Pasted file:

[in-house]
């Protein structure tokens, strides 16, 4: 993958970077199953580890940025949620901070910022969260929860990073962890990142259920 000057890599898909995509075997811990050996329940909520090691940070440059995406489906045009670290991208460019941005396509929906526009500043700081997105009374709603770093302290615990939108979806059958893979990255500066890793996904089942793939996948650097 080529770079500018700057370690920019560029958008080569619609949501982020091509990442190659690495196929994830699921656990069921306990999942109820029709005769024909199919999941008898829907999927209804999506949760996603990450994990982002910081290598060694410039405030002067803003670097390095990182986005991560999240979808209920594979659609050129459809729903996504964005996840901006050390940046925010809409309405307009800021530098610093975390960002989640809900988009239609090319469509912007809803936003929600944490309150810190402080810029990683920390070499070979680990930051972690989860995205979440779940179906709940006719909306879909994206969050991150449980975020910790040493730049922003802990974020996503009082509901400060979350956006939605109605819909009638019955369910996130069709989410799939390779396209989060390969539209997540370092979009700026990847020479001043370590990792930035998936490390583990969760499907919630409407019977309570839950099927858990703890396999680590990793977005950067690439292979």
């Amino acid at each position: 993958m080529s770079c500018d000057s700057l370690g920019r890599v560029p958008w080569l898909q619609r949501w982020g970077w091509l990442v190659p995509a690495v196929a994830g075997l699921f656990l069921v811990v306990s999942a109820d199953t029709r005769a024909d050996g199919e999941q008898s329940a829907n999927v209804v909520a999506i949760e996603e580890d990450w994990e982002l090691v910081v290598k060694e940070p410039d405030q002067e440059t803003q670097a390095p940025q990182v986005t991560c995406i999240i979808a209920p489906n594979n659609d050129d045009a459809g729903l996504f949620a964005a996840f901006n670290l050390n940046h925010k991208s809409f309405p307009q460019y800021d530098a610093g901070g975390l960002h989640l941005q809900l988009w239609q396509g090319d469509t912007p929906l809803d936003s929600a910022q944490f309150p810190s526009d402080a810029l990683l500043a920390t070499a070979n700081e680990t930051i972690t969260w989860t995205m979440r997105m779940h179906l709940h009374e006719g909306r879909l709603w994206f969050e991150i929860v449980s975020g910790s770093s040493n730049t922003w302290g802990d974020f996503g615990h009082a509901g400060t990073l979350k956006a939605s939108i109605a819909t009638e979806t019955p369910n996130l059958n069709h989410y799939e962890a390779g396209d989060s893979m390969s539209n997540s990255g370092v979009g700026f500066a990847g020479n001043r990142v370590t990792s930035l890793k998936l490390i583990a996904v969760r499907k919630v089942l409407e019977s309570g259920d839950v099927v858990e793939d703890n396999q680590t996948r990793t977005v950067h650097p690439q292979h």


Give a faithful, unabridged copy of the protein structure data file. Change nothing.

[in-house]
């Protein structure tokens, strides 16, 4: 993958970077199953580890940025949620901070910022969260929860990073962890990142259920 000057890599898909995509075997811990050996329940909520090691940070440059995406489906045009670290991208460019941005396509929906526009500043700081997105009374709603770093302290615990939108979806059958893979990255500066890793996904089942793939996948650097 080529770079500018700057370690920019560029958008080569619609949501982020091509990442190659690495196929994830699921656990069921306990999942109820029709005769024909199919999941008898829907999927209804999506949760996603990450994990982002910081290598060694410039405030002067803003670097390095990182986005991560999240979808209920594979659609050129459809729903996504964005996840901006050390940046925010809409309405307009800021530098610093975390960002989640809900988009239609090319469509912007809803936003929600944490309150810190402080810029990683920390070499070979680990930051972690989860995205979440779940179906709940006719909306879909994206969050991150449980975020910790040493730049922003802990974020996503009082509901400060979350956006939605109605819909009638019955369910996130069709989410799939390779396209989060390969539209997540370092979009700026990847020479001043370590990792930035998936490390583990969760499907919630409407019977309570839950099927858990703890396999680590990793977005950067690439292979």
């Amino acid at each position: 993958m080529s770079c500018d000057s700057l370690g920019r890599v560029p958008w080569l898909q619609r949501w982020g970077w091509l990442v190659p995509a690495v196929a994830g075997l699921f656990l069921v811990v306990s999942a109820d199953t029709r005769a024909d050996g199919e999941q008898s329940a829907n999927v209804v909520a999506i949760e996603e580890d990450w994990e982002l090691v910081v290598k060694e940070p410039d405030q002067e440059t803003q670097a390095p940025q990182v986005t991560c995406i999240i979808a209920p489906n594979n659609d050129d045009a459809g729903l996504f949620a964005a996840f901006n670290l050390n940046h925010k991208s809409f309405p307009q460019y800021d530098a610093g901070g975390l960002h989640l941005q809900l988009w239609q396509g090319d469509t912007p929906l809803d936003s929600a910022q944490f309150p810190s526009d402080a810029l990683l500043a920390t070499a070979n700081e680990t930051i972690t969260w989860t995205m979440r997105m779940h179906l709940h009374e006719g909306r879909l709603w994206f969050e991150i929860v449980s975020g910790s770093s040493n730049t922003w302290g802990d974020f996503g615990h009082a509901g400060t990073l979350k956006a939605s939108i109605a819909t009638e979806t019955p369910n996130l059958n069709h989410y799939e962890a390779g396209d989060s893979m390969s539209n997540s990255g370092v979009g700026f500066a990847g020479n001043r990142v370590t990792s930035l890793k998936l490390i583990a996904v969760r499907k919630v089942l409407e019977s309570g259920d839950v099927v858990e793939d703890n396999q680590t996948r990793t977005v950067h650097p690439q292979h």